At each step in the development of your application, you should consider the implications of your design choices on the overall performance of your application. The operating environment for iPhone applications is more constrained because of the mobile nature of iPhone and iPod touch devices. The following sections describe the factors you should consider throughout the development process.
Do Not Block the Main Thread
You should be careful what work you perform from the main thread of your application. The main thread is where your application handles touch events and other user input. To ensure your application is always responsive to the user, you should never use the main thread to perform long-running tasks or to perform tasks with a potentially unbounded end, such as tasks that access the network. Instead, you should always move those tasks onto background threads. The preferred way to do so is to wrap each task in an operation object and add it to an operation queue, but you can also create explicit threads yourself.
Moving tasks into the background leaves your main thread free to continue processing user input, which is especially important when your application is starting up or quitting. During these times, your application is expected to respond to events in a timely manner. If your application’s main thread is blocked at launch time, the system could kill the application before it even finishes launching. If the main thread is blocked at quitting time, the system could kill the application before it has a chance to write out crucial user data.
Using Memory Efficiently
Because the iPhone OS virtual memory model does not include disk swap space, applications are somewhat more limited in the amount of memory they have available for use. Using large amounts of memory can seriously degrade system performance and potentially cause the system to terminate your application. When you design, therefore, make it a high priority to reduce the amount of memory used by your application.
There is a direct correlation between the amount of free memory available and the relative performance of your application. Less free memory means that the system is more likely to have trouble fulfilling future memory requests. If that happens, the system can always remove code pages and other nonvolatile resources from memory. However, removing those resources may only be a temporary fix, especially when those resources are needed again a short time later. Instead, minimize your memory use in the first place, and clean up the memory you do use in a timely manner.
The following sections provide more guidance on how to use memory efficiently and how to respond when there is only a small amount of available memory.
Reducing Your Application’s Memory Footprint.
Table lists some tips on how to reduce your application’s overall memory footprint. Starting off with a low footprint gives you more room for the data you need to manipulate.
Tips for reducing your application’s memory footprint
Allocating Memory Wisely
iPhone applications use a managed memory model, whereby you must explicitly retain and release objects.
Table lists tips for allocating memory inside your program.
Floating-Point Math Considerations
The processors found in iPhone–OS based devices are capable of performing floating-point calculations in hardware. If you have an existing program that performs calculations using a software-based fixed-point math library, you should consider modifying your code to use floating-point math instead. Hardware-based floating-point computations are typically much faster than their software-based fixed-point equivalents.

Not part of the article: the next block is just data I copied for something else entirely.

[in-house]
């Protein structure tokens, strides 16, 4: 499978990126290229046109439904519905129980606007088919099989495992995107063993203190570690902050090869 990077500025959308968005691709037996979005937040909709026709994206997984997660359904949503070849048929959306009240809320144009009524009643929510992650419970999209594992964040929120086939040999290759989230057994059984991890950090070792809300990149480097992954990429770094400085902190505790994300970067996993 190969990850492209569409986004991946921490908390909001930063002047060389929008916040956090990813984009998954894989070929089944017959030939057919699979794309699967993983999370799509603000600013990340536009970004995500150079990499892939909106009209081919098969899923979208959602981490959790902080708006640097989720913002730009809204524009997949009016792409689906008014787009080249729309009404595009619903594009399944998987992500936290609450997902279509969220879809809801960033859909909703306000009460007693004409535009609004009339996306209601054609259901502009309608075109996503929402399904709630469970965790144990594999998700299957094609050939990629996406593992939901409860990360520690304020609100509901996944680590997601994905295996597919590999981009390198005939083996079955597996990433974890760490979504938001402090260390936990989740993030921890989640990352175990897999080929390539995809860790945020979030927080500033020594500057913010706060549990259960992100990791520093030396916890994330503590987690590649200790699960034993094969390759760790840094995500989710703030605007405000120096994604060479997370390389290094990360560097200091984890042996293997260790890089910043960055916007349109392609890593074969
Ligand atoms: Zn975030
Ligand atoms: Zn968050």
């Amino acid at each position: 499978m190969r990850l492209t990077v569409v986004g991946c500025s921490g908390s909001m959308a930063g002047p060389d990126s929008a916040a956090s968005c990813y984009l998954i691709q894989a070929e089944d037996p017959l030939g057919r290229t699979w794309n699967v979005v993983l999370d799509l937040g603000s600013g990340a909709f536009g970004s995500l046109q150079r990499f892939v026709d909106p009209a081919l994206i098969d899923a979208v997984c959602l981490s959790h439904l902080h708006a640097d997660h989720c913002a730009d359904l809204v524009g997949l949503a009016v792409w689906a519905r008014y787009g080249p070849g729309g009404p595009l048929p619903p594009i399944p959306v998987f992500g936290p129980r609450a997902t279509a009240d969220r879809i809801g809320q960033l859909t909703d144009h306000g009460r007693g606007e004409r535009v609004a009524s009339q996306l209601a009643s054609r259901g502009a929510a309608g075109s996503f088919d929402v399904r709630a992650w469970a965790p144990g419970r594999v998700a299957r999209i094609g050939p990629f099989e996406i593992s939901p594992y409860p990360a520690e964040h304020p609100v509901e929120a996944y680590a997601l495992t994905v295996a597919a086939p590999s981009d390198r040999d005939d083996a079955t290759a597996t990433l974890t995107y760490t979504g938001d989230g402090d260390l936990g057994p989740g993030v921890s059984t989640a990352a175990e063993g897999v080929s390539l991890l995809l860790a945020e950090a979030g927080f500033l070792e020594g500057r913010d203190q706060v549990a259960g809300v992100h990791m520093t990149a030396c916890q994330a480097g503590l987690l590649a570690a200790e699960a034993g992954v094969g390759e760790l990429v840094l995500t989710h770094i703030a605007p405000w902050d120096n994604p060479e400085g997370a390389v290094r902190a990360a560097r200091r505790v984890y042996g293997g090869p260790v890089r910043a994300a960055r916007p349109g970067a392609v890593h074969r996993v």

Reducing Power Consumption
Power consumption on mobile devices is always an issue. The power management system in iPhone OS conserves power by shutting down any hardware features that are not currently being used. In addition to avoiding CPU-intensive operations or operations that involve high graphics frame rates, you can help improve battery life by optimizing your use of the following features:
The goal of your optimizations should be to do the most work you can in the most efficient way possible. You should always optimize your application’s algorithms using Instruments and Shark. But it is important to remember that even the most optimized algorithm can still have a negative impact on a device’s battery life. You should therefore consider the following guidelines when writing your code:
The more data you transmit to the network, the more power must be used to run the radios. In fact, accessing the network is the most power-hungry operation you can perform and should be minimized by following these guidelines:
Tuning Your Code
iPhone OS comes with several applications for tuning the performance of your application. Most of these tools run on Mac OS X and are suitable for tuning some aspects of your code while it runs in the simulator.
For example, you can use the simulator to eliminate memory leaks and make sure your overall memory usage is as low as possible. You can also remove any computational hotspots in your code that might be caused by an inefficient algorithm or a previously unknown bottleneck.
After you have tuned your code in the simulator, you should then use the Instruments application to further tune your code on a device. Running your code on an actual device is the only way to tune your code fully. Because the simulator runs in Mac OS X, it has the advantage of a faster CPU and more usable memory, so its performance is generally much better than the performance on an actual device. And using Instruments to trace your code on an actual device may point out additional performance bottlenecks that need tuning.
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